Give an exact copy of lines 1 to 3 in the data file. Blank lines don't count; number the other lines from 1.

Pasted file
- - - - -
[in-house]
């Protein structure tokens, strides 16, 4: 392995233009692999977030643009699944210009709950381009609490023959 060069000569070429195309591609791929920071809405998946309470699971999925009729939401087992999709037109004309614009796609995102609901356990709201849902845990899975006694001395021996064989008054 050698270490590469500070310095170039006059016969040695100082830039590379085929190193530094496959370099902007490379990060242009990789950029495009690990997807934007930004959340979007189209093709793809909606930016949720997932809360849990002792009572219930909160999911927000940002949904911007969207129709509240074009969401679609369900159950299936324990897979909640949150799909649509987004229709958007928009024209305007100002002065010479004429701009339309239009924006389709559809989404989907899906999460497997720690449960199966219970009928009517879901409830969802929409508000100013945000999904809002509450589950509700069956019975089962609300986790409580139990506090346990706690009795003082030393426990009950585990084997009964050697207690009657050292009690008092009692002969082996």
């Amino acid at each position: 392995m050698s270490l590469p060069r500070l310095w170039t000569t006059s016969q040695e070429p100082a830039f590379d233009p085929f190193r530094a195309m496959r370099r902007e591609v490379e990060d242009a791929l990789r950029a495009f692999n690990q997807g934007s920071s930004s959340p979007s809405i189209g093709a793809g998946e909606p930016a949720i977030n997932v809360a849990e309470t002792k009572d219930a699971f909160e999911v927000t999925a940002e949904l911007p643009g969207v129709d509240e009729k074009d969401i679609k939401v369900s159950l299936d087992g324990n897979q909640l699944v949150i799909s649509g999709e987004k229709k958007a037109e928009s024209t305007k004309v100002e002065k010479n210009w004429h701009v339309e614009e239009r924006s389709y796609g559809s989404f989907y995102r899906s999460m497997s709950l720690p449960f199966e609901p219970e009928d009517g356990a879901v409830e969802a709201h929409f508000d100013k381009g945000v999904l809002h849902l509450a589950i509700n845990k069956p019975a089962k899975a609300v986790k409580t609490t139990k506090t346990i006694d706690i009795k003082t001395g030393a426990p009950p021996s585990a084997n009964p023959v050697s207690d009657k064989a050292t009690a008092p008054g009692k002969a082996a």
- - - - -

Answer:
[in-house]
């Protein structure tokens, strides 16, 4: 392995233009692999977030643009699944210009709950381009609490023959 060069000569070429195309591609791929920071809405998946309470699971999925009729939401087992999709037109004309614009796609995102609901356990709201849902845990899975006694001395021996064989008054 050698270490590469500070310095170039006059016969040695100082830039590379085929190193530094496959370099902007490379990060242009990789950029495009690990997807934007930004959340979007189209093709793809909606930016949720997932809360849990002792009572219930909160999911927000940002949904911007969207129709509240074009969401679609369900159950299936324990897979909640949150799909649509987004229709958007928009024209305007100002002065010479004429701009339309239009924006389709559809989404989907899906999460497997720690449960199966219970009928009517879901409830969802929409508000100013945000999904809002509450589950509700069956019975089962609300986790409580139990506090346990706690009795003082030393426990009950585990084997009964050697207690009657050292009690008092009692002969082996």
């Amino acid at each position: 392995m050698s270490l590469p060069r500070l310095w170039t000569t006059s016969q040695e070429p100082a830039f590379d233009p085929f190193r530094a195309m496959r370099r902007e591609v490379e990060d242009a791929l990789r950029a495009f692999n690990q997807g934007s920071s930004s959340p979007s809405i189209g093709a793809g998946e909606p930016a949720i977030n997932v809360a849990e309470t002792k009572d219930a699971f909160e999911v927000t999925a940002e949904l911007p643009g969207v129709d509240e009729k074009d969401i679609k939401v369900s159950l299936d087992g324990n897979q909640l699944v949150i799909s649509g999709e987004k229709k958007a037109e928009s024209t305007k004309v100002e002065k010479n210009w004429h701009v339309e614009e239009r924006s389709y796609g559809s989404f989907y995102r899906s999460m497997s709950l720690p449960f199966e609901p219970e009928d009517g356990a879901v409830e969802a709201h929409f508000d100013k381009g945000v999904l809002h849902l509450a589950i509700n845990k069956p019975a089962k899975a609300v986790k409580t609490t139990k506090t346990i006694d706690i009795k003082t001395g030393a426990p009950p021996s585990a084997n009964p023959v050697s207690d009657k064989a050292t009690a008092p008054g009692k002969a082996a």